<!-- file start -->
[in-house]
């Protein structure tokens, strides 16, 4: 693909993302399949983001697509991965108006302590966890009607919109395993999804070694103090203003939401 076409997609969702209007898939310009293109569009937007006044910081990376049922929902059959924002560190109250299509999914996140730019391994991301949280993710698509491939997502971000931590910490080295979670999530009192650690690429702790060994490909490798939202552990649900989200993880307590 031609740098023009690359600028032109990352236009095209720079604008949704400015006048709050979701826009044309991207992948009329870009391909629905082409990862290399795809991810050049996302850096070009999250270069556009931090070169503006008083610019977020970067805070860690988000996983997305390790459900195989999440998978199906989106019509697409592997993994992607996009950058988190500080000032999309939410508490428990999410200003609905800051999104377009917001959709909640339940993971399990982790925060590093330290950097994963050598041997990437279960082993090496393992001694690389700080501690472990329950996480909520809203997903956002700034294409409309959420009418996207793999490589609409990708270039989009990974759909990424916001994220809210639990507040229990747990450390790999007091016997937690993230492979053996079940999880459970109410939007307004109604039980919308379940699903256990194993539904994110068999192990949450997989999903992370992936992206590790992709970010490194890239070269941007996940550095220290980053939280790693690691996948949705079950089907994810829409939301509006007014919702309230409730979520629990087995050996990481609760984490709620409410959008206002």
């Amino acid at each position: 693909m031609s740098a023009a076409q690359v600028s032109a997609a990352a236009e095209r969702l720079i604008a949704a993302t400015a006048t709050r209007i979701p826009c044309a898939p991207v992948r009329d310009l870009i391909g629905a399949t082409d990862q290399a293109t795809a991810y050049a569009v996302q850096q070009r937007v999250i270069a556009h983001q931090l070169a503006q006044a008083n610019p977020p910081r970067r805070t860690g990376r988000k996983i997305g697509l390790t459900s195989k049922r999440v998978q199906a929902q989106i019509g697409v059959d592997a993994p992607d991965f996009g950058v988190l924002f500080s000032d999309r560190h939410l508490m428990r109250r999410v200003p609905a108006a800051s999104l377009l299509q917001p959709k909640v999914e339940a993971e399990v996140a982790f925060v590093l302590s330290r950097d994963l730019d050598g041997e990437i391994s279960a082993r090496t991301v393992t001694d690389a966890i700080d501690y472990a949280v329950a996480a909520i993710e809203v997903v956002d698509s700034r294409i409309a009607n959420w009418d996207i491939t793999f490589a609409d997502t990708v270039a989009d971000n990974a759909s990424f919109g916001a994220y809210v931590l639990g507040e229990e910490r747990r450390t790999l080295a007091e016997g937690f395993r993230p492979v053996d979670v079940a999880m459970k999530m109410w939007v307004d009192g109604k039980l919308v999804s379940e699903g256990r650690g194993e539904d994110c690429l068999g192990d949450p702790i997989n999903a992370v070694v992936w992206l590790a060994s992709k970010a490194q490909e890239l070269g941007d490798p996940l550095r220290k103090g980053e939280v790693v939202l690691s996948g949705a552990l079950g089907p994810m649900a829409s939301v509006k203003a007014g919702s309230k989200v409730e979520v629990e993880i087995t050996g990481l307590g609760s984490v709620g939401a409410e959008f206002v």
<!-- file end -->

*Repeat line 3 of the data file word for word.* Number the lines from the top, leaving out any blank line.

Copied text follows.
């Amino acid at each position: 693909m031609s740098a023009a076409q690359v600028s032109a997609a990352a236009e095209r969702l720079i604008a949704a993302t400015a006048t709050r209007i979701p826009c044309a898939p991207v992948r009329d310009l870009i391909g629905a399949t082409d990862q290399a293109t795809a991810y050049a569009v996302q850096q070009r937007v999250i270069a556009h983001q931090l070169a503006q006044a008083n610019p977020p910081r970067r805070t860690g990376r988000k996983i997305g697509l390790t459900s195989k049922r999440v998978q199906a929902q989106i019509g697409v059959d592997a993994p992607d991965f996009g950058v988190l924002f500080s000032d999309r560190h939410l508490m428990r109250r999410v200003p609905a108006a800051s999104l377009l299509q917001p959709k909640v999914e339940a993971e399990v996140a982790f925060v590093l302590s330290r950097d994963l730019d050598g041997e990437i391994s279960a082993r090496t991301v393992t001694d690389a966890i700080d501690y472990a949280v329950a996480a909520i993710e809203v997903v956002d698509s700034r294409i409309a009607n959420w009418d996207i491939t793999f490589a609409d997502t990708v270039a989009d971000n990974a759909s990424f919109g916001a994220y809210v931590l639990g507040e229990e910490r747990r450390t790999l080295a007091e016997g937690f395993r993230p492979v053996d979670v079940a999880m459970k999530m109410w939007v307004d009192g109604k039980l919308v999804s379940e699903g256990r650690g194993e539904d994110c690429l068999g192990d949450p702790i997989n999903a992370v070694v992936w992206l590790a060994s992709k970010a490194q490909e890239l070269g941007d490798p996940l550095r220290k103090g980053e939280v790693v939202l690691s996948g949705a552990l079950g089907p994810m649900a829409s939301v509006k203003a007014g919702s309230k989200v409730e979520v629990e993880i087995t050996g990481l307590g609760s984490v709620g939401a409410e959008f206002v």